Close this search box.

Table of Contents

Impaired Credit


Impaired credit refers to an individual’s or entity’s diminished creditworthiness, often resulting from their inability to consistently meet debt obligations, late payments, bankruptcy, or defaulting on loans. This negatively impacts their credit score and reputation, making it more difficult for them to secure additional loans or favorable credit terms. Impaired credit often indicates higher lending risk for financial institutions considering lending to the borrower.


The phonetic pronunciation of “Impaired Credit” is /ɪmˈpeərd ˈkrɛdɪt/.

Key Takeaways

  1. Impaired credit refers to a situation where an individual or business has a poor credit history, making it difficult for them to qualify for loans or credit at favorable terms.
  2. Causes for impaired credit may include late payments, defaults, bankruptcy, high debt levels, and other negative financial occurrences that are present in one’s credit report.
  3. Improving impaired credit typically requires diligent payment of debts, establishing a positive financial history, and seeking professional assistance if needed, such as credit counseling services.


Impaired Credit is an important business/finance term because it indicates a borrower’s history of not meeting credit obligations, which can result in a higher risk perception for lenders and investors. This can have significant consequences for the borrower, including reduced access to credit, higher interest rates on loans, and difficulties in securing financing for essential purchases like homes or vehicles. Furthermore, it can also adversely affect businesses by lowering their creditworthiness, ultimately restricting their growth potential and ability to access additional funding sources. Addressing impaired credit is crucial for maintaining financial stability and fostering positive financing relationships in both personal and business contexts.


Impaired credit is a vital aspect in the finance and business world as it indicates a deterioration in the creditworthiness of an individual or an organization. The purpose of identifying impaired credit is to assess the level of risk associated with lending or extending credit to borrowers with a history of defaulting on their obligations. A borrower’s credit becomes impaired due to late or missed payments, bankruptcy, or other negative events, which, in turn, poses a higher chance of not repaying future debts. Therefore, identifying impaired credit aids lenders and financial institutions in making informed decisions to manage the exposure to such risks and safeguard their interests. Furthermore, impaired credit serves as a warning signal for borrowers, businesses, and regulators, prompting them to take corrective measures and avoid potential financial losses. For borrowers, the awareness of their impaired credit encourages them to improve their credit score by adopting better financial habits, such as timely payments, debt consolidation, or debt settlement. On the other hand, businesses and financial institutions may employ stricter lending policies, such as shorter repayment periods, increased interest rates, or collateral requirements, for borrowers with impaired credit. These measures help protect the institutions from significant losses due to loan defaults while also promoting responsible borrowing practices among customers. Overall, impaired credit plays a crucial role in maintaining the stability and sustainability of financial markets.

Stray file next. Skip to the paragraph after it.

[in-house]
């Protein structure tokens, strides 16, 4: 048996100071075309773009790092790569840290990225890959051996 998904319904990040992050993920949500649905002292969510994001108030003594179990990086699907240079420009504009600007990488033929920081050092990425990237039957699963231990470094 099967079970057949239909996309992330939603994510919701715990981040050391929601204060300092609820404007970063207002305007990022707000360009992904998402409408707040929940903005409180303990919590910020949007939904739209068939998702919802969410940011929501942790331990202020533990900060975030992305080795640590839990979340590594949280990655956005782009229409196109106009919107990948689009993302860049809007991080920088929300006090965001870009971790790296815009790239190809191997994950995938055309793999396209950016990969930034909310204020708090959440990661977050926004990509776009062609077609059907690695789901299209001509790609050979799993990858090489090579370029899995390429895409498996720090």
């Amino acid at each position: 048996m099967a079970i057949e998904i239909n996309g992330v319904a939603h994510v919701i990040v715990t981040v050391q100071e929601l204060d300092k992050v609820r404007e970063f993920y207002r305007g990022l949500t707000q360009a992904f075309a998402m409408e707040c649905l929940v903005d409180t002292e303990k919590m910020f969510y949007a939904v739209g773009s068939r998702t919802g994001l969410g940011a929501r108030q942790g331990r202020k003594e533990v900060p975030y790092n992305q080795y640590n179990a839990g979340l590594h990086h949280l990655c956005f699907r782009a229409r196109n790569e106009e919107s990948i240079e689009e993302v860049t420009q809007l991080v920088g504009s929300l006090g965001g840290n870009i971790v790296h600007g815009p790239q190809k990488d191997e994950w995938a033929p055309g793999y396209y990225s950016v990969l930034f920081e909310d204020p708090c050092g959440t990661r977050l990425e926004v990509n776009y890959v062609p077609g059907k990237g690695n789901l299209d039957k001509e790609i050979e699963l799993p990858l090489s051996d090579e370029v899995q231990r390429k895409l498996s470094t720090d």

1. Consumer Credit Impairment: John had always maintained a strong credit score and timely repayments for his personal loans and credit card bills. However, he suddenly lost his job and struggled to find a new one that paid as well. Consequently, his monthly payments became irregular, causing his credit score to drop and marking his credit as impaired. 2. Small Business Impairment: Mary owns a small restaurant in her hometown, which she financed through a bank loan. After a natural disaster caused severe damage to her business, revenues declined significantly and she could not afford to pay suppliers. As a result, Mary defaulted on her bank loan, impairing her business credit. It became increasingly difficult for her to obtain additional financing or negotiate favorable credit terms with suppliers. 3. Corporate Impairment: XYZ Corporation experienced a downturn in its industry due to changing market conditions. As the company’s revenues and profits declined, it struggled to meet its debt obligations and defaulted on some of its loans. Credit rating agencies downgraded the company’s credit rating, leading to an impaired credit status. This eventually resulted in higher borrowing costs and limited access to credit markets for the corporation.

Frequently Asked Questions(FAQ)

What is Impaired Credit?